I get the best, and have no pre-determined look or idea of what the person should be. I’ve had some incredible young men working in the retail store as well as in production. What I love is breaking down stereotypes so when I’d be asked: “Why do you have a boy selling skin care products?” My answer is: “Because he’s fabulous!”
Q: Who are some of the people who have supported you on your journey?
When I think of my team and those who help me, a big part is my family and friends who allow me to be absent in their lives. It’s a very hard thing, but with their support I don’t have to beat myself up when I have to say “No, I can’t be there for this event.” I also have had a business mentor for about eight years, and that relationship is very important.
Q: What is the biggest challenge you’ve faced as a business owner?
Quinlan: My own self-doubts. I started this in my kitchen, so really, how serious can this be? It was hard for me to get over that.
Q: Many small and growing businesses cite cash flow as a major challenge. How do you find managing your cash flow?
Quinlan: Cash flow challenges are certainly a huge problem. As an example, we started going into the hotel amenity market and had huge orders coming in. In order to meet the demand we had to get ingredients, but we couldn’t lay out the money required. So we had to get our clients pay 50 per cent in advance. Uncertainty about financing and cash flow really limits how far you can think — and how far you can go.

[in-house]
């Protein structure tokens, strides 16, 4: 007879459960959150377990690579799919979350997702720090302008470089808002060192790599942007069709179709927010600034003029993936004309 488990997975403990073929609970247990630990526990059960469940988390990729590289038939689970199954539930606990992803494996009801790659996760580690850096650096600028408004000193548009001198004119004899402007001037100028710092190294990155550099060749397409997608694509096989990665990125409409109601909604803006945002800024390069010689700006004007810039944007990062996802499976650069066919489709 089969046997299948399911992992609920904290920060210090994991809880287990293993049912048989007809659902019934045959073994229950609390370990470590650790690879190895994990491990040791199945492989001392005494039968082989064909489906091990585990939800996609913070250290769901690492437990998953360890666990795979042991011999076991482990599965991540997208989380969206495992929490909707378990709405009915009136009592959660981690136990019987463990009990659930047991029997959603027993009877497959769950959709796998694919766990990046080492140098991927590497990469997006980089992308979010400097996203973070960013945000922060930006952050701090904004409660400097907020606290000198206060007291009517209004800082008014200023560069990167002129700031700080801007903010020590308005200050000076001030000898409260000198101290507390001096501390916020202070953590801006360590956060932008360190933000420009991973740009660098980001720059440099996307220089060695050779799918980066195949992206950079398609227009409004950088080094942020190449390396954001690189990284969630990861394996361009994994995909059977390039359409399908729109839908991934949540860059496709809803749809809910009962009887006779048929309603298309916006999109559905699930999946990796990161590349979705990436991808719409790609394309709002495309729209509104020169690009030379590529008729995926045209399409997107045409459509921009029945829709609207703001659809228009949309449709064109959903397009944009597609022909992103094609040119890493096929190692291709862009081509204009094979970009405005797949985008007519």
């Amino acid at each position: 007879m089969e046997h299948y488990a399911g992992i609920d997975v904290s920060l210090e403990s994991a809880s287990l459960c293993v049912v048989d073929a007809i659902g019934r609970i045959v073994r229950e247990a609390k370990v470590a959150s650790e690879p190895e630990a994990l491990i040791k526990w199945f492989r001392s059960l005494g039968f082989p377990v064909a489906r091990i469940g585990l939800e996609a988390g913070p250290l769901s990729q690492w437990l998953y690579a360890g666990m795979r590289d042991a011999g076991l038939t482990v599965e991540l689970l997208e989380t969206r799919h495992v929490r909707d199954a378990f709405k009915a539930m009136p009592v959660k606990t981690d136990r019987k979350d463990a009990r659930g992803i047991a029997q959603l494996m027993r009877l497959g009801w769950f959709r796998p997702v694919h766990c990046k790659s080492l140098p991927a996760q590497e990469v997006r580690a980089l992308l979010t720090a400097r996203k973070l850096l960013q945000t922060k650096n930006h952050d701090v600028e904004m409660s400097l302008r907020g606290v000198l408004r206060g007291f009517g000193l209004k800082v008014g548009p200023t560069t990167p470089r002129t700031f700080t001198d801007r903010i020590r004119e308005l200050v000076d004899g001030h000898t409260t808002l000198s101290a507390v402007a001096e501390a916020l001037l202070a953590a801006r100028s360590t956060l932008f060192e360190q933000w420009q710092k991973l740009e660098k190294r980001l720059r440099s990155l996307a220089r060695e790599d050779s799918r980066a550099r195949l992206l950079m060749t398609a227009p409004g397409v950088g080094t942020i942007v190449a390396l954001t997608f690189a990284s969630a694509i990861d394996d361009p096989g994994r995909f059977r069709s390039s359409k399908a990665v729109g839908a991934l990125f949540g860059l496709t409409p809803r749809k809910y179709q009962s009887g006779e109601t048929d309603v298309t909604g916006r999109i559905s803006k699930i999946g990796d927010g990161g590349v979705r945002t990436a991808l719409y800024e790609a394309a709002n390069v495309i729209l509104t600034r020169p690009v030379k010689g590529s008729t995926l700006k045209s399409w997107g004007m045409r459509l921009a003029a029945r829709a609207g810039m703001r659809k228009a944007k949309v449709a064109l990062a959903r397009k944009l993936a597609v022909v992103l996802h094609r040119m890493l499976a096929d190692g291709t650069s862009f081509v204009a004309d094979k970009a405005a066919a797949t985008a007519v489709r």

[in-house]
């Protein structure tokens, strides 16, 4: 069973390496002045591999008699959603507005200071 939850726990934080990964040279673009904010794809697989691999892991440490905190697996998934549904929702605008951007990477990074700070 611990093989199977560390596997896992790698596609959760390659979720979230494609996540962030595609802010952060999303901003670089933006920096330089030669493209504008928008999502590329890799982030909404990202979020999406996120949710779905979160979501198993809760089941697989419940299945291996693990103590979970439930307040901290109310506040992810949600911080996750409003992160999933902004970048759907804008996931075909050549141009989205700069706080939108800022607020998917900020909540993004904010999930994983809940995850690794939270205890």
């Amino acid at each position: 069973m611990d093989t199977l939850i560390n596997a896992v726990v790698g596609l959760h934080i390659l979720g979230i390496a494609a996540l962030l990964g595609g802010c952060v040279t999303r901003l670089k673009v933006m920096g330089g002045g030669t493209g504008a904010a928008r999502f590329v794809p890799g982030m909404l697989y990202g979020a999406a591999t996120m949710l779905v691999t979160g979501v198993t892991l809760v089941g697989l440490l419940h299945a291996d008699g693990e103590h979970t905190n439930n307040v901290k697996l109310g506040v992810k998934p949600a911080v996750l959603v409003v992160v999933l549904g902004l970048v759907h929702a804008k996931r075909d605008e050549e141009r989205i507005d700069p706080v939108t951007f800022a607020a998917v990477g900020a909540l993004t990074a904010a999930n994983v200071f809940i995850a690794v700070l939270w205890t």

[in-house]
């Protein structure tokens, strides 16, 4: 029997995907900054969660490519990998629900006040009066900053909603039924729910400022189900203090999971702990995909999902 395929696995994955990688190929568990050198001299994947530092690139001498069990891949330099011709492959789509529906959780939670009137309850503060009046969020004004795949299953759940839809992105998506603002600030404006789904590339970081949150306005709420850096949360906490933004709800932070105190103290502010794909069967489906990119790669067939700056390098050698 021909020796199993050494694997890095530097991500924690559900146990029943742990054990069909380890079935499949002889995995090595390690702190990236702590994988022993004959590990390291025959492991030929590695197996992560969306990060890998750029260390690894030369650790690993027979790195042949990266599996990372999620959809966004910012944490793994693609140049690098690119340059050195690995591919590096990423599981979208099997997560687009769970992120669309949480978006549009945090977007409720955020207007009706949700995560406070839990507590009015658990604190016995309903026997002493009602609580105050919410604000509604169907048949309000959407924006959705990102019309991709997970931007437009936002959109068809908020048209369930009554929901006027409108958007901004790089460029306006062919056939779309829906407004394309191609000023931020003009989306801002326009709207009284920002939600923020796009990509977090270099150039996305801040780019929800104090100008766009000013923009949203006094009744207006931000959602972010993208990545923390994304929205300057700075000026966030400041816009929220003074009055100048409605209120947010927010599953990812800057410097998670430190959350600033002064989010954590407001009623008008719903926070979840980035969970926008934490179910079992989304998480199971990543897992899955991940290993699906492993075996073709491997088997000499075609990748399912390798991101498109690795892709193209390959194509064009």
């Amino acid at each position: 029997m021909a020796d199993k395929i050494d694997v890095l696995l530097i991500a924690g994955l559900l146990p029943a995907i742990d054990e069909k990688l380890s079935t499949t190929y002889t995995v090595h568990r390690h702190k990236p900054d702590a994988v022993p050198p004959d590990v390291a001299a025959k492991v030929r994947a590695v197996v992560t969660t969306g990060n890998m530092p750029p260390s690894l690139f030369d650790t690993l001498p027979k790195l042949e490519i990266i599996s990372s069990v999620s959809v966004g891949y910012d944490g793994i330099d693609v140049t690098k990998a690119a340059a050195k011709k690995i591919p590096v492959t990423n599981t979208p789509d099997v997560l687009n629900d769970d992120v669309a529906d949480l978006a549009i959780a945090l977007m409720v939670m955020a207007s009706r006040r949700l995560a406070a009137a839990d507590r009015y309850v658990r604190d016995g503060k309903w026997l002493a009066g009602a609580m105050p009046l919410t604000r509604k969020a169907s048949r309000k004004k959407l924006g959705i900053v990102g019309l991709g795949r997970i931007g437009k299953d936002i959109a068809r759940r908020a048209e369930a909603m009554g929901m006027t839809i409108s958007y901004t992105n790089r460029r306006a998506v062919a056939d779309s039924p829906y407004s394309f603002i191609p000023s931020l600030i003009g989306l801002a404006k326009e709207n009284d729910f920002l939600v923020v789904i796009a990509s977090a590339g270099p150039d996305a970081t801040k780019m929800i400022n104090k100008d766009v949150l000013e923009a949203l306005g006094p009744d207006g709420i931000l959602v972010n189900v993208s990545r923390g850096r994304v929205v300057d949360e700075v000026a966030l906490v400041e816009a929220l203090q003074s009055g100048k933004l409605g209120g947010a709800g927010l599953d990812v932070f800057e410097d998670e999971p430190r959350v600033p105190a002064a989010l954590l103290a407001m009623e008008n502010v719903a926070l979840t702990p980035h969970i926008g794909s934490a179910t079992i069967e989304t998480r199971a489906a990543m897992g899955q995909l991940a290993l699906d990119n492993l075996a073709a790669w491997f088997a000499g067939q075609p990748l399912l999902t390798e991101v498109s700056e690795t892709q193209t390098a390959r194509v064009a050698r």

Q: Do you find that as a woman entrepreneur, you’ve faced — or continue to face — unique challenges as you build your business?
Quinlan: Women have a whole different set of challenges. It’s better than it used to be, but it’s not the greatest. Women are creating the most small businesses and the most profitable businesses, yet we are receiving the least amount of venture capital to help us develop them.
In early ’60s, women couldn’t get a bank loan without a letter from their husband. Even though it’s 2018, that kind of mentality is still out there. I spent years working and saving money because my perception was that a bank wouldn’t even look at me.
That’s why it’s important to create women’s awards versus just awards — we still need to be putting women in the forefront for other women to see that this is an option.
Q: What advice would you give someone who is starting a business?
Quinlan: Know your business as much as you can. It’s OK to not know things and admit it. What’s not OK is not to find the answers. For some it’s a matter of taking courses, for others it’s to apprentice.
I never went to business school, but I knew I knew how to market. I spoke to people who I saw doing a great job, I met people who inspired me, and who were generous enough to be helpful and answer endless questions.
Having a mentor is also really important. When you have a business mentor, you have someone to talk to who can help you feel confident.
You also have to love what you’re going to do. When you love it, the hard work is worth it — it’s a great feeling. If it’s not something you have a passion for, it’s not going to succeed for you.
In November 2018, 23 women were recognized at the 2018 RBC Canadian Women Entrepreneur Awards. These exceptional women, and their trail-blazing companies from a variety of industries, share a common goal — to be the best at what they do.